How is it that Nepal understands central banking matters better than advanced world?

We have seen two top govt executives behind the financial crisis join the Financial Street after their assignments. Mervyn King, head of BoE joined Citibank and José Manuel Barros head of EU commission joined GS. It is amazing how these things continue despite much opposition.

I was just alerted to this development in Nepal where its central bank top officials are barred from joining banks for lifetime. And lower level executives can join only after a cooling period:

Retired staff of Nepal Rastra Bank (NRB) will be barred from joining banks and financial institutions (BFIs) for up to three years after leaving their jobs.

The parliamentary Finance Committee on Tuesday inserted the restriction in the bill to amend the Nepal Rastra Bank Act in a bid to avoid conflict of interest. The governor, deputy governor and executive directors of the central bank are already subject to such a provision, and the House panel has extended the restriction to junior level staff.

However, the Finance Committee has reduced the prohibitory period for deputy governors and executive directors to three years from the proposed seven and five years respectively in the original bill. The governor, however, has been banned for life from working in BFIs after leaving the central bank. Former staff will need to get NRB’s okay to join any BFI at the end of the prohibitory period.

The Finance Committee decided to insert the provision in the bill following a request by NRB Governor Chiranjeevi Nepal to the House committee on Tuesday even though lawmakers had submitted no proposals.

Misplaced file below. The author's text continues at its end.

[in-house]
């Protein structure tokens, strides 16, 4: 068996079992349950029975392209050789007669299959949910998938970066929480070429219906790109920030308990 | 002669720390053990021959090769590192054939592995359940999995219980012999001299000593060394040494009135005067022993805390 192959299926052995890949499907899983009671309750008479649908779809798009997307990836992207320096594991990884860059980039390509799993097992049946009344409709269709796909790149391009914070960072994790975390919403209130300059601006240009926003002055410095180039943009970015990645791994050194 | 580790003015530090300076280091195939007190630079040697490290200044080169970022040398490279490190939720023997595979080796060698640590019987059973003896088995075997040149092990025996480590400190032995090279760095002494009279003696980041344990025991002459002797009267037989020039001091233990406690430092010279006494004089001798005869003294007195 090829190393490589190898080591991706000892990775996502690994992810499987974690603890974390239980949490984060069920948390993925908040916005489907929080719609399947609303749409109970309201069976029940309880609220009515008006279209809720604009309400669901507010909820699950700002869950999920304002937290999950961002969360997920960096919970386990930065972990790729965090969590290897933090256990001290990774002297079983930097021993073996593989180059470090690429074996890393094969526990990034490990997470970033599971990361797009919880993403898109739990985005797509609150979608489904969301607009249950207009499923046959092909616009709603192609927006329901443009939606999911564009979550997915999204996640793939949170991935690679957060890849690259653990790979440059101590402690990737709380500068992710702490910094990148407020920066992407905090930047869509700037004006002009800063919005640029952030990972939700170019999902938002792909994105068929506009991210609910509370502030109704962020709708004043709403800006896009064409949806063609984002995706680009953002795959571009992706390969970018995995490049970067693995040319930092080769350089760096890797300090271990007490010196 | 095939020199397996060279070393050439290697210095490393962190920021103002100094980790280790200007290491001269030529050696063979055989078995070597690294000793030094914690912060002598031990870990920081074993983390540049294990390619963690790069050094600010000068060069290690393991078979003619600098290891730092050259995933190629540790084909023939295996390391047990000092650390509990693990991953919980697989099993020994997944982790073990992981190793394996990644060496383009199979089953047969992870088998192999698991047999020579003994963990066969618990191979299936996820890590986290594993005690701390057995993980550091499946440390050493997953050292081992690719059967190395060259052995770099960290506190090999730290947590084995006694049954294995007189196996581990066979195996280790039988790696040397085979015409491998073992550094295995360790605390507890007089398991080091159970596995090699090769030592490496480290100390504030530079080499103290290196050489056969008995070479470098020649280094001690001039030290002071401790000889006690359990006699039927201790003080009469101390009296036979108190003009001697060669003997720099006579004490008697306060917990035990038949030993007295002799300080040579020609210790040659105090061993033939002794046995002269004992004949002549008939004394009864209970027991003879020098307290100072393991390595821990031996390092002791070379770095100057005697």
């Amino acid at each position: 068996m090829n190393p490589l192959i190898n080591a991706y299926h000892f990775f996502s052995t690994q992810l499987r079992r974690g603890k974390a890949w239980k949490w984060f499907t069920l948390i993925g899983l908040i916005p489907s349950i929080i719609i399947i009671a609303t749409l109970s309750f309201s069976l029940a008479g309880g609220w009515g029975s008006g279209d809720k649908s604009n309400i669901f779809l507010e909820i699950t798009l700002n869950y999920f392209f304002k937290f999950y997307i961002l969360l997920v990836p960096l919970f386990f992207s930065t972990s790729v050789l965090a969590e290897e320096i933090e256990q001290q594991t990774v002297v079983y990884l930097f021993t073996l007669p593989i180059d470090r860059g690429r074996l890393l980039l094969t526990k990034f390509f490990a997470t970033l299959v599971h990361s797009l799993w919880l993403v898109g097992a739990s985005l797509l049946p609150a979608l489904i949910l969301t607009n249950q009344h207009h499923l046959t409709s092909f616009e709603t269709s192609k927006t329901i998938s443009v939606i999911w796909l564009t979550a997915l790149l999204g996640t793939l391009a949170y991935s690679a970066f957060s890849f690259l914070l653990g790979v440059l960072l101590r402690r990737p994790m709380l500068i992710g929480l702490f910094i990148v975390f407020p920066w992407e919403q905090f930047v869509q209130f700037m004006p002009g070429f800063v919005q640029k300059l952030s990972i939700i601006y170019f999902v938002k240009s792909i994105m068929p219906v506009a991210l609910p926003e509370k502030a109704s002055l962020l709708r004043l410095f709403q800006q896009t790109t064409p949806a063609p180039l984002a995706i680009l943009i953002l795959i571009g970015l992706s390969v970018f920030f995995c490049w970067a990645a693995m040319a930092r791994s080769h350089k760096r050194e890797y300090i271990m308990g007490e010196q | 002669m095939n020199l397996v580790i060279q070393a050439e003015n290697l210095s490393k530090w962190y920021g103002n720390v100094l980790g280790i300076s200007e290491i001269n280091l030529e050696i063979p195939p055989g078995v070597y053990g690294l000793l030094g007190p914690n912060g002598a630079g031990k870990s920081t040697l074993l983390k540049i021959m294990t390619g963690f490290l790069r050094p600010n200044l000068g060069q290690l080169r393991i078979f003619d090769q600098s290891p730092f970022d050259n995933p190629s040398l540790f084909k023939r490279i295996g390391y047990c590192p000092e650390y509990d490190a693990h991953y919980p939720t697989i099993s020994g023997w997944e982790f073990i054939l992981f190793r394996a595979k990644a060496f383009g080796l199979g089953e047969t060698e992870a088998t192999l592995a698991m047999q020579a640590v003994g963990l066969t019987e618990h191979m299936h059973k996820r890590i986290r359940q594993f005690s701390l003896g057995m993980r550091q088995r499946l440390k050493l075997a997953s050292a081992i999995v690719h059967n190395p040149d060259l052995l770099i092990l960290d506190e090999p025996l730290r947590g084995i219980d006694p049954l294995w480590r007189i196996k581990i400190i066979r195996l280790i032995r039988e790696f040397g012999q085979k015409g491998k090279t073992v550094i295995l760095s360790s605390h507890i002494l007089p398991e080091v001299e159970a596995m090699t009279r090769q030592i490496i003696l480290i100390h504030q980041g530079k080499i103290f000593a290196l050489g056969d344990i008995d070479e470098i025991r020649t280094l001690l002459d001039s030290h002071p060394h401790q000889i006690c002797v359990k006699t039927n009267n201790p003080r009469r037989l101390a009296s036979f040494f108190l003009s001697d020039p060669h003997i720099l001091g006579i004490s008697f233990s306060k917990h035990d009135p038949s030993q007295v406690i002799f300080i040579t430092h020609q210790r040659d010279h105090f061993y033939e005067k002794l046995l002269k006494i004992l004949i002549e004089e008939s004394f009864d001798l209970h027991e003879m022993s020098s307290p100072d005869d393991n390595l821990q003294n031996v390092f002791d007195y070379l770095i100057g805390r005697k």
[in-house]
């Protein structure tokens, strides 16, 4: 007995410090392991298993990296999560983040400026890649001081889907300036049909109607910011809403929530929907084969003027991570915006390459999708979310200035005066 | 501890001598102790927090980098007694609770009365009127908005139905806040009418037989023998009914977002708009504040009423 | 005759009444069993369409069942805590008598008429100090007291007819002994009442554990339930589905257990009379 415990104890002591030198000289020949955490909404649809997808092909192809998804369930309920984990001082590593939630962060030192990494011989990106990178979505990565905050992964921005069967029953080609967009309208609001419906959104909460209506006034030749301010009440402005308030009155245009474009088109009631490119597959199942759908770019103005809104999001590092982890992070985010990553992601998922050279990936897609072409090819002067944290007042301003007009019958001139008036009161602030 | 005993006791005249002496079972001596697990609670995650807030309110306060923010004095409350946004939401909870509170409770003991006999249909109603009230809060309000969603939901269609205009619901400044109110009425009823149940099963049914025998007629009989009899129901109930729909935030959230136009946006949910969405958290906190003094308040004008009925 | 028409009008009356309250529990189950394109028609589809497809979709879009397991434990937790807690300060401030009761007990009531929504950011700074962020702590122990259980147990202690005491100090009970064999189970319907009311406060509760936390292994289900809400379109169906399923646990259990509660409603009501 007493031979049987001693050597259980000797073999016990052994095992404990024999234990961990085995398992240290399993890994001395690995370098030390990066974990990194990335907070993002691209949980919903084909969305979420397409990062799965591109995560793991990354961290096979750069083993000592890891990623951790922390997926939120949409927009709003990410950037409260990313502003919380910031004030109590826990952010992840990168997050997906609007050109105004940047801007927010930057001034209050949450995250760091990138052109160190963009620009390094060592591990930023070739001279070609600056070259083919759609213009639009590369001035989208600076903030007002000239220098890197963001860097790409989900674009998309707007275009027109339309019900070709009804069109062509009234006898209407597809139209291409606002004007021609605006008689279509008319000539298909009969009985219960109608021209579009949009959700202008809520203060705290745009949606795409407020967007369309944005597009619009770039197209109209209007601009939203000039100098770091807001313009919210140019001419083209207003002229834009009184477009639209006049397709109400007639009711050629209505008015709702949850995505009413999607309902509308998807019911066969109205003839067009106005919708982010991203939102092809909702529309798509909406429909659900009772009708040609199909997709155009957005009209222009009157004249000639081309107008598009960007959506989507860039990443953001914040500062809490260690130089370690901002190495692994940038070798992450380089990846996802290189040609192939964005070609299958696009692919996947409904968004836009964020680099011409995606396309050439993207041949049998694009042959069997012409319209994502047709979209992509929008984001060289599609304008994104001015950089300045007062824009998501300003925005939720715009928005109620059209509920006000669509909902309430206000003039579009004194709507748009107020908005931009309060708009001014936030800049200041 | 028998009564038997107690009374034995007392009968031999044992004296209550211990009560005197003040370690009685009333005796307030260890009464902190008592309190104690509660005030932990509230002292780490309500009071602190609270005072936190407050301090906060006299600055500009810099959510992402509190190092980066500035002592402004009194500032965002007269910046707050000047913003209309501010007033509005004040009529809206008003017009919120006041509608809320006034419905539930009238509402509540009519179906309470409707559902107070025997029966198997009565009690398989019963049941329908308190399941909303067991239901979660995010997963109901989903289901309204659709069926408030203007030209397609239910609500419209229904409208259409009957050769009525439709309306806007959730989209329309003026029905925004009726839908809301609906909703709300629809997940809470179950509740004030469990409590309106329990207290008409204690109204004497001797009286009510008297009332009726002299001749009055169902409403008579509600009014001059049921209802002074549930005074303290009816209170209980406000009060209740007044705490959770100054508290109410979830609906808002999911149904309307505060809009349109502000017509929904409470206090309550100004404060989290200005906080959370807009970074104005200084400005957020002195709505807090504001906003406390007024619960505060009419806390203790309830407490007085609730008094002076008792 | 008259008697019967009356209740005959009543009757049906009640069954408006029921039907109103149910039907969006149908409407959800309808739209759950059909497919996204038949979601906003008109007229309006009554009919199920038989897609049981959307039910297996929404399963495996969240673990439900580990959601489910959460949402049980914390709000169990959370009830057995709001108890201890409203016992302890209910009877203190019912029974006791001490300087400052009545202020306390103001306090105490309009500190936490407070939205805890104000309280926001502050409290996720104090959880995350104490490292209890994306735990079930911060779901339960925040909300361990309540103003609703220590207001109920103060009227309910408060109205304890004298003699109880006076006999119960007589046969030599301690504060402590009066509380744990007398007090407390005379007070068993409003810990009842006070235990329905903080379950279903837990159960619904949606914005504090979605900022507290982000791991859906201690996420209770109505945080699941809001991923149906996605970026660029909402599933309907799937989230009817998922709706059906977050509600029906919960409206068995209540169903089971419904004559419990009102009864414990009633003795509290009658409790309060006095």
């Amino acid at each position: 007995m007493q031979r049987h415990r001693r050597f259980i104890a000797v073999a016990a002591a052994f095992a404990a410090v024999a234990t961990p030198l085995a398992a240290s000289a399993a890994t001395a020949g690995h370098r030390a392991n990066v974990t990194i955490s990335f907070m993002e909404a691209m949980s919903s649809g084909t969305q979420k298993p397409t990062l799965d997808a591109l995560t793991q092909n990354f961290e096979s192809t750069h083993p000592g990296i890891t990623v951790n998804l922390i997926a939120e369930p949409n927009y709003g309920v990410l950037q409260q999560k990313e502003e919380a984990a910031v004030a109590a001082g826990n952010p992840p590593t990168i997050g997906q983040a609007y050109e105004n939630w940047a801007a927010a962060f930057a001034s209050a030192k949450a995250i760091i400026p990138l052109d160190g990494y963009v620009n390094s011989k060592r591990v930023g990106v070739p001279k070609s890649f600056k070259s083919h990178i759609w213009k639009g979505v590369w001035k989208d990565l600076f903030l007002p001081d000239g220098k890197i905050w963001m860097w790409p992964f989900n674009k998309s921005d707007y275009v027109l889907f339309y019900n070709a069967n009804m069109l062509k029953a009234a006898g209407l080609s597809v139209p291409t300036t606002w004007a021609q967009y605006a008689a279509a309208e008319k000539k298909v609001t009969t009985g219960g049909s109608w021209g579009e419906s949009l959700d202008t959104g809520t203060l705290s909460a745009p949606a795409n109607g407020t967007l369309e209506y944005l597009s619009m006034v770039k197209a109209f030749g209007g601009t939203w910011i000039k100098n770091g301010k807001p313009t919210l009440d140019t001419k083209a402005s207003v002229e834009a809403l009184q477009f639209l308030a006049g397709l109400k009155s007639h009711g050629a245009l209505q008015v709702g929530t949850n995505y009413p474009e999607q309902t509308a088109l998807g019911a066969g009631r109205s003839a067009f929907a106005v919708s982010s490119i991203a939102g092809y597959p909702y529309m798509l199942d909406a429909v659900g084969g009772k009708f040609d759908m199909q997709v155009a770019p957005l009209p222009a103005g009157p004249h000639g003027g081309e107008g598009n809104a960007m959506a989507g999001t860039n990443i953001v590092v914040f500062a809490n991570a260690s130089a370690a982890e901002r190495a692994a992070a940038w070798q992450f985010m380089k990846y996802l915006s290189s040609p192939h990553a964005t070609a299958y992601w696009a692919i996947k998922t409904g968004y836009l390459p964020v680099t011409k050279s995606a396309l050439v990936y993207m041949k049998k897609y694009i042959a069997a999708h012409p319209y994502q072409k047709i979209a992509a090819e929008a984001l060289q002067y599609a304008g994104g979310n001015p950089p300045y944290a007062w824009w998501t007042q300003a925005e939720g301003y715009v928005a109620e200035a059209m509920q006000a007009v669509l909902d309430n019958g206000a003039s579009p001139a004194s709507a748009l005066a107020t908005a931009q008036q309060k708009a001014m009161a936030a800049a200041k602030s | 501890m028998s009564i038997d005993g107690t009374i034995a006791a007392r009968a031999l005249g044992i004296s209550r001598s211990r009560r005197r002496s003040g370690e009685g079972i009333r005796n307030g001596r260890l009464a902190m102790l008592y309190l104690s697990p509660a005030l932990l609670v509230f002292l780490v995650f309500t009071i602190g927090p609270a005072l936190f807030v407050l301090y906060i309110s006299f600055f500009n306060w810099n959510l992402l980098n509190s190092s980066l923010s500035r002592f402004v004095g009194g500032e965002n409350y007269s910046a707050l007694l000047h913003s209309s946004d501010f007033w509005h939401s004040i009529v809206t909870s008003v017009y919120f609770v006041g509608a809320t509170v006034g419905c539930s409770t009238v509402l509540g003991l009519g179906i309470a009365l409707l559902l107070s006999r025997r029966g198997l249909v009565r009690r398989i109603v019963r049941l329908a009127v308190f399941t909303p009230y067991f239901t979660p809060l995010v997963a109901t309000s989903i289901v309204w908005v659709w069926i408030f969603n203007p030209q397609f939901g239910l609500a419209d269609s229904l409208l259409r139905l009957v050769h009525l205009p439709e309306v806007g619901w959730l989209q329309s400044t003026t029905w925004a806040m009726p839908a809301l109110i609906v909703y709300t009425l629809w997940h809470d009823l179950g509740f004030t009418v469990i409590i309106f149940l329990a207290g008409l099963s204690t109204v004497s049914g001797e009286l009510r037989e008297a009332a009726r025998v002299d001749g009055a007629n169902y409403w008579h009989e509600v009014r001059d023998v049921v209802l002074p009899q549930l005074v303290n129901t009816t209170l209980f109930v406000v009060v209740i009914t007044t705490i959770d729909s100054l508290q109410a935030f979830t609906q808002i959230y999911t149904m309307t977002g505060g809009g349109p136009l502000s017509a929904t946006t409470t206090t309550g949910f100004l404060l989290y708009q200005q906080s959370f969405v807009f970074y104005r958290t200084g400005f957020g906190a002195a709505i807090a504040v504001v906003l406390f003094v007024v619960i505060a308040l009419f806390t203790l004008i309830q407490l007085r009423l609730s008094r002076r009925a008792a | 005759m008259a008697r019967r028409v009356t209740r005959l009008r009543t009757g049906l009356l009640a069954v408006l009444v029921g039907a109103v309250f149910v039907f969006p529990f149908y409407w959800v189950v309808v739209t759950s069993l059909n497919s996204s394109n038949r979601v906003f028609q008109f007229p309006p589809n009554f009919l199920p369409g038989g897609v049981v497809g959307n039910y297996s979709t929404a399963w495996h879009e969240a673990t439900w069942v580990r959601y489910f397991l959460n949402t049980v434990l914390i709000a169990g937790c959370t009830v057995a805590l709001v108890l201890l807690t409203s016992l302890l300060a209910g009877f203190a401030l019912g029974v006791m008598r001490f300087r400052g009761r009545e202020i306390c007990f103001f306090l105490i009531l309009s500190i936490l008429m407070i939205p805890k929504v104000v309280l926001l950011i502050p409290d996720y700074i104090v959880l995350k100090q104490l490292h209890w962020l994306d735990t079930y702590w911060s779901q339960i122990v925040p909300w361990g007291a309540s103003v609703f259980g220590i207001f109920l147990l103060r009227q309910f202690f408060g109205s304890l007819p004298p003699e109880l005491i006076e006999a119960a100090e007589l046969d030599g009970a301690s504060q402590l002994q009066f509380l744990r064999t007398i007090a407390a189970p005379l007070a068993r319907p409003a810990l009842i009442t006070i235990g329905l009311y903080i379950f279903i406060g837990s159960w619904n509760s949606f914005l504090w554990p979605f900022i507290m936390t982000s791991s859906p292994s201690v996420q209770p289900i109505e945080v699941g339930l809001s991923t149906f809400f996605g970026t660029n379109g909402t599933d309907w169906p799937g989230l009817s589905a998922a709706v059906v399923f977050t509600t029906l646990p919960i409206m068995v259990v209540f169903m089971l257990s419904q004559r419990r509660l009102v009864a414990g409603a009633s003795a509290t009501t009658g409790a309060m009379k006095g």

During the meeting, Governor Nepal said that even officer-level employees of the central bank had become CEOs of BFIs right after retirement. “So it is necessary to fix a certain prohibitory period for them too to avoid conflict of interest,” he told lawmakers.

The prohibitory provisions were inserted in the bill due to concerns that central bank officials could work in the interest of the BFIs which they planned to join after retirement.

So the revolving door was active in Nepal too until this law which has tried to provide some brakes.

I mean Nepal sees these conflicts of interest and take out a law against these practices. Why is advanced world sleeping where these conflicts are much much larger in scale and scope? I know they might hate to learn these lessons from Nepal but they have little choice on these matters…

 

 

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